I wouldn’t be surprised if Christopher Alexander’s “A Pattern Language” was more influential in the field of computer programming than it was in architecture. I’ve encountered the discussion of patterns much more frequently in books about computer programming than in books about architecture, and I’ve read a lot more architecture books than programming books. The computer programming books have given me a lot more to think about. There’s a poetry and a humor to writing about programming that I miss in architecture. Take The Zen of Python, a set of style guidelines for the programming language Python:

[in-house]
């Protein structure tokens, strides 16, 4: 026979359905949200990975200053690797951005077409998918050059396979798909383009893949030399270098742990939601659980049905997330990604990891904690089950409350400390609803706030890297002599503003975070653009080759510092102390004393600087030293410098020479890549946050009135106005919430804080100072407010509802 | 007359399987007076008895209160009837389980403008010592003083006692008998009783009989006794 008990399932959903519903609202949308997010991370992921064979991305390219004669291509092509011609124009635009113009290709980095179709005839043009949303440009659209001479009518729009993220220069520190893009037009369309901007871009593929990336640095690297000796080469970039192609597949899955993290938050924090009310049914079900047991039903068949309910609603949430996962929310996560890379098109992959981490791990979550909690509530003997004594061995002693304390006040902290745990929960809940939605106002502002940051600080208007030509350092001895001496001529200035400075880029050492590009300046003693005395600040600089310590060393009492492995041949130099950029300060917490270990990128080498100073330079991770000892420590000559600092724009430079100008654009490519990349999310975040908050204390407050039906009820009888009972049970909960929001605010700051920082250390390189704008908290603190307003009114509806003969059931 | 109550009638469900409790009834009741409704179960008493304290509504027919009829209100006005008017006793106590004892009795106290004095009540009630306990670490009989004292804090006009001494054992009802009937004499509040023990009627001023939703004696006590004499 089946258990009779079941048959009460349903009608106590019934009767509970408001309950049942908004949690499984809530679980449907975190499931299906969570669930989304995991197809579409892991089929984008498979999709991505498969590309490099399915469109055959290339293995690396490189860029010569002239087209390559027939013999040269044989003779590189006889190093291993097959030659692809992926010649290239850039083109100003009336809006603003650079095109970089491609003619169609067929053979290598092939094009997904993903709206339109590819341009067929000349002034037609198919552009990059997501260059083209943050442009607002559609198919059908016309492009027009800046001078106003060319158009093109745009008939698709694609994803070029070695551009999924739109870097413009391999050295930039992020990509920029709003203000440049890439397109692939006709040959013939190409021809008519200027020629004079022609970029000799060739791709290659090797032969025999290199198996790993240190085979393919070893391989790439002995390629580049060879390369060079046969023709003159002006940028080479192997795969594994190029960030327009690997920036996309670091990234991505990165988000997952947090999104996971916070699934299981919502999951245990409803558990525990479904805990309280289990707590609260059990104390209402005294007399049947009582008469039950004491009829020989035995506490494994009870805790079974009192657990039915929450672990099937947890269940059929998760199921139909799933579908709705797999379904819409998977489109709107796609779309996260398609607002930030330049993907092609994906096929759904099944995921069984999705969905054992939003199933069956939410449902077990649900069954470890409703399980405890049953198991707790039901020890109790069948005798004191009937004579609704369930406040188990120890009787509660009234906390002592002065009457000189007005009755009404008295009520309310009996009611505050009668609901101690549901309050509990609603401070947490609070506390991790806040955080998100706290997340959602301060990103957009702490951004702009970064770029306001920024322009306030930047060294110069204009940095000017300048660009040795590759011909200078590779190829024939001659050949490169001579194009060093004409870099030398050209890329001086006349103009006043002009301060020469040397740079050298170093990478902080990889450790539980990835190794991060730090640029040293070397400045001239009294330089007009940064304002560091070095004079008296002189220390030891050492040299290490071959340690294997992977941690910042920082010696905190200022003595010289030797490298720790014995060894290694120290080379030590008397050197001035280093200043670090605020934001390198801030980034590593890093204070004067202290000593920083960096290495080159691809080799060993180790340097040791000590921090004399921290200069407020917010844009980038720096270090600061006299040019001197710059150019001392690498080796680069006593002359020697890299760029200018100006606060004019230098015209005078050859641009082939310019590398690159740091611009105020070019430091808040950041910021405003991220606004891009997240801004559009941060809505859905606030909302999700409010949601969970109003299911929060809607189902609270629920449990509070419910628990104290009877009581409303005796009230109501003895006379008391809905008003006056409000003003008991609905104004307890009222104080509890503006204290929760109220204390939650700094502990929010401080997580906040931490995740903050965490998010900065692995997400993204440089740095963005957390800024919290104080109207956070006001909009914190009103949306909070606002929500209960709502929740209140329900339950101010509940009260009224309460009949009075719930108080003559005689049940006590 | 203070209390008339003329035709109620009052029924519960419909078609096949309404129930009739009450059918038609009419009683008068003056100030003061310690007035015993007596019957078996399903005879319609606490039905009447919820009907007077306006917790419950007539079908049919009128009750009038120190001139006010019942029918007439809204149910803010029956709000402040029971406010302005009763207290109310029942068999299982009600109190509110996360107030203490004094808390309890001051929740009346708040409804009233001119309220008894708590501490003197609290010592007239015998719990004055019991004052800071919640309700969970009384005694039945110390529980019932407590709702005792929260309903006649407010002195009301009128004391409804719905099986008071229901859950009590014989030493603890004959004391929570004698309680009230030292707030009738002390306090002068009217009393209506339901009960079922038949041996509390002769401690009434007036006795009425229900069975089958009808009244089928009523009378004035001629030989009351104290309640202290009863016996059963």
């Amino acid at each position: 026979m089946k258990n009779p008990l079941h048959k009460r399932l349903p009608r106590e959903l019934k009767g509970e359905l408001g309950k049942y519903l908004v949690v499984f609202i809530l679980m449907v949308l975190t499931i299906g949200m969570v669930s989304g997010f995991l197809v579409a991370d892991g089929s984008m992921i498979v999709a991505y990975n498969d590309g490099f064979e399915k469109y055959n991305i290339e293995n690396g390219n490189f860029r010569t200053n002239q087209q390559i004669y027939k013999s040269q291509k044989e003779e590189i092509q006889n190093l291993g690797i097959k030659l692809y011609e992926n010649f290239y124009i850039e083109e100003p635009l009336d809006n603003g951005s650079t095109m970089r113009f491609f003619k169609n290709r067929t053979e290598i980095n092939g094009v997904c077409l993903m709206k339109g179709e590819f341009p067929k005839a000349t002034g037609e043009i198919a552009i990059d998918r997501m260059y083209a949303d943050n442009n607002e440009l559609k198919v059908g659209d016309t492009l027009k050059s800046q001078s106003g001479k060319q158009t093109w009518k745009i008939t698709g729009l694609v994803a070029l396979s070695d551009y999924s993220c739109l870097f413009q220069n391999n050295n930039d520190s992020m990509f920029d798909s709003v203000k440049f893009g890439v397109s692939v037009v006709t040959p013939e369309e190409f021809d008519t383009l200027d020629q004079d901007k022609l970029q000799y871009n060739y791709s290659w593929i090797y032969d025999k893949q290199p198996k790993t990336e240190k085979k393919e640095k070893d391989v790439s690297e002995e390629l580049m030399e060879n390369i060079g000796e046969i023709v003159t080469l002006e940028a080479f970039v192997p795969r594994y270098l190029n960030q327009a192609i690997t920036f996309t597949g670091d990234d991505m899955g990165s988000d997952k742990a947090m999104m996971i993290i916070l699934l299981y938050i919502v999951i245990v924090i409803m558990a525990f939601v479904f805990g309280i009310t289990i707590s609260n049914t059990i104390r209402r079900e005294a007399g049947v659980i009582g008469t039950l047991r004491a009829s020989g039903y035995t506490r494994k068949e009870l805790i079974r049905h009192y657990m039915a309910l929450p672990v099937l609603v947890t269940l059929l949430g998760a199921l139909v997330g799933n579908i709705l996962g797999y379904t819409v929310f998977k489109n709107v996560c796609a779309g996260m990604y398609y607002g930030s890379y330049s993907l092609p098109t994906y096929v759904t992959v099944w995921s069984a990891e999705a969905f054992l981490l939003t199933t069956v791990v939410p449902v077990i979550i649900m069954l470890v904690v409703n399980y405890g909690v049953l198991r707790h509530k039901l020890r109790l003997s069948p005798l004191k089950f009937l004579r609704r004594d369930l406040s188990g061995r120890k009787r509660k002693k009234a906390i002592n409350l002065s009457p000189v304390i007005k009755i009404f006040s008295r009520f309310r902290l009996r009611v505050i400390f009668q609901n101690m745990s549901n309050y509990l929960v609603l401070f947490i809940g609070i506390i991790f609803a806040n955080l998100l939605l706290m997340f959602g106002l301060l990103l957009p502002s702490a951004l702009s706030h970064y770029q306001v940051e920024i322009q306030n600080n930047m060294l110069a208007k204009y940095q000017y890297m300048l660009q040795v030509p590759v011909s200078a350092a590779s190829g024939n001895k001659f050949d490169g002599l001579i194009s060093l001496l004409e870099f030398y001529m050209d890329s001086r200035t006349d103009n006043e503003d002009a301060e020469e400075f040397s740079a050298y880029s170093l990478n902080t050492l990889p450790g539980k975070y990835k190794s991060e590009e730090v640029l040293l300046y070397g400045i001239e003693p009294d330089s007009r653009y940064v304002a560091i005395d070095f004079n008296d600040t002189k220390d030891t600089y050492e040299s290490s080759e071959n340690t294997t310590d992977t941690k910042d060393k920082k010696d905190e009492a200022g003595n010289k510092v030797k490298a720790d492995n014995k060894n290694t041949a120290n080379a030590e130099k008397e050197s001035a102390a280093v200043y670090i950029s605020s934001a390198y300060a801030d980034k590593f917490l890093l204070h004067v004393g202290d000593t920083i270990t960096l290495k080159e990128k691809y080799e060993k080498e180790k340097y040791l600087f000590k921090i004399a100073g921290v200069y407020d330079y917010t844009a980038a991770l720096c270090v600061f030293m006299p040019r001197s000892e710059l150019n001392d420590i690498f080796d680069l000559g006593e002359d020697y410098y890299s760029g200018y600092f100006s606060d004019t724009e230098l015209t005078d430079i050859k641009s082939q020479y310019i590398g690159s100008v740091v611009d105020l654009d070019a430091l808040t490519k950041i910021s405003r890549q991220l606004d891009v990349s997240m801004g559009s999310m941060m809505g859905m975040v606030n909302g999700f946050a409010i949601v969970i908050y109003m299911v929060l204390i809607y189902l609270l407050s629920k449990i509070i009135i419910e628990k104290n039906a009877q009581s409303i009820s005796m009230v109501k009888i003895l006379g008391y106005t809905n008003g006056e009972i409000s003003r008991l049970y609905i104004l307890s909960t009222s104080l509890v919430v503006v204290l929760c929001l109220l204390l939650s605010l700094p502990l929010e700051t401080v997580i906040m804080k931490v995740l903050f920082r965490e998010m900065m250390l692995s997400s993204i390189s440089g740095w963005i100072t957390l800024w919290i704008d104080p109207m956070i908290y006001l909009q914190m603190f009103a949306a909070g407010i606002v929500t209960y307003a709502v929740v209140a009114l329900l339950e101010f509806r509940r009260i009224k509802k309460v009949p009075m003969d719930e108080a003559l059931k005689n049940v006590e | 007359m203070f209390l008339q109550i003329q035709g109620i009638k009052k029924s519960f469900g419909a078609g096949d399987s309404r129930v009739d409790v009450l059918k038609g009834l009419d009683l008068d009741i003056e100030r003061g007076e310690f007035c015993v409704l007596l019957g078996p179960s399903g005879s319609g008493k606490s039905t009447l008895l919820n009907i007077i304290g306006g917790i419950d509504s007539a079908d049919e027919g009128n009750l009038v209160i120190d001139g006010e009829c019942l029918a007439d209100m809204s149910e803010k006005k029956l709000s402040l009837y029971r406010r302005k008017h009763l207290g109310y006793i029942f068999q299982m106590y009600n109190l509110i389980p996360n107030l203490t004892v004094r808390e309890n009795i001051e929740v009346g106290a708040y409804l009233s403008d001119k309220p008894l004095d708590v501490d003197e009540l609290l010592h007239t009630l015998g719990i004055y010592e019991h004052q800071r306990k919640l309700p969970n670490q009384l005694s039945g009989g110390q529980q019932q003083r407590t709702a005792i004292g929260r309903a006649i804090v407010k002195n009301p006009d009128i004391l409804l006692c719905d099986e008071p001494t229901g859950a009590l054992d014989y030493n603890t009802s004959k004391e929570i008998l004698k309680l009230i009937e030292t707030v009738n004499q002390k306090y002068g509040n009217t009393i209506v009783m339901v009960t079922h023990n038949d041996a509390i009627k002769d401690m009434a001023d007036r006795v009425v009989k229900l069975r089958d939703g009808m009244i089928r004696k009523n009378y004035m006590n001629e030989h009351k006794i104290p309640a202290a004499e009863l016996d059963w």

This is hot shit. I think the design ethos is clear even if you don’t have a programming background. There is humor and paradox. It’s opinionated. It’s irreverent and serious. I love it. I’ve tried to write a Zen of Python inspired style guide for my designs a few times. I haven’t gotten a full set that sings yet, but it’s rewarding every time I try. Here are a few Kate and I came up with while working on the design for a sauna we’re planning on building in our back yard: